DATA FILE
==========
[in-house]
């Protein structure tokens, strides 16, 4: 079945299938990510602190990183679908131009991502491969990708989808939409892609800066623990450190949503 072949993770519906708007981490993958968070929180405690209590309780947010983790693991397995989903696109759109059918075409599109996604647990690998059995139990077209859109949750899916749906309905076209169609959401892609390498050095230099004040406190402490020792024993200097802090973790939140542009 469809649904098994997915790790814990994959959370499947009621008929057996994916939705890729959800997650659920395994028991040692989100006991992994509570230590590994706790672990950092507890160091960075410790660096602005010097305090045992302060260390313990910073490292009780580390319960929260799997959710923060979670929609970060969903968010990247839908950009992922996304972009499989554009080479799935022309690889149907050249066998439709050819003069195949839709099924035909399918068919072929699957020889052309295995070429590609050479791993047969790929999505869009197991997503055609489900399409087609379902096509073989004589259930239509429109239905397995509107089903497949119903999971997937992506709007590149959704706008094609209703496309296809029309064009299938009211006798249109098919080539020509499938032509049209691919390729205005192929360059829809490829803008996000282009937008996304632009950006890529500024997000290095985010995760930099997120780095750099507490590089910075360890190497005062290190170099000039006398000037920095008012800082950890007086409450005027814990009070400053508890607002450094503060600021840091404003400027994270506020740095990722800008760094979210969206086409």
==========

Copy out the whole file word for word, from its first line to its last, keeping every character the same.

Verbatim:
[in-house]
């Protein structure tokens, strides 16, 4: 079945299938990510602190990183679908131009991502491969990708989808939409892609800066623990450190949503 072949993770519906708007981490993958968070929180405690209590309780947010983790693991397995989903696109759109059918075409599109996604647990690998059995139990077209859109949750899916749906309905076209169609959401892609390498050095230099004040406190402490020792024993200097802090973790939140542009 469809649904098994997915790790814990994959959370499947009621008929057996994916939705890729959800997650659920395994028991040692989100006991992994509570230590590994706790672990950092507890160091960075410790660096602005010097305090045992302060260390313990910073490292009780580390319960929260799997959710923060979670929609970060969903968010990247839908950009992922996304972009499989554009080479799935022309690889149907050249066998439709050819003069195949839709099924035909399918068919072929699957020889052309295995070429590609050479791993047969790929999505869009197991997503055609489900399409087609379902096509073989004589259930239509429109239905397995509107089903497949119903999971997937992506709007590149959704706008094609209703496309296809029309064009299938009211006798249109098919080539020509499938032509049209691919390729205005192929360059829809490829803008996000282009937008996304632009950006890529500024997000290095985010995760930099997120780095750099507490590089910075360890190497005062290190170099000039006398000037920095008012800082950890007086409450005027814990009070400053508890607002450094503060600021840091404003400027994270506020740095990722800008760094979210969206086409």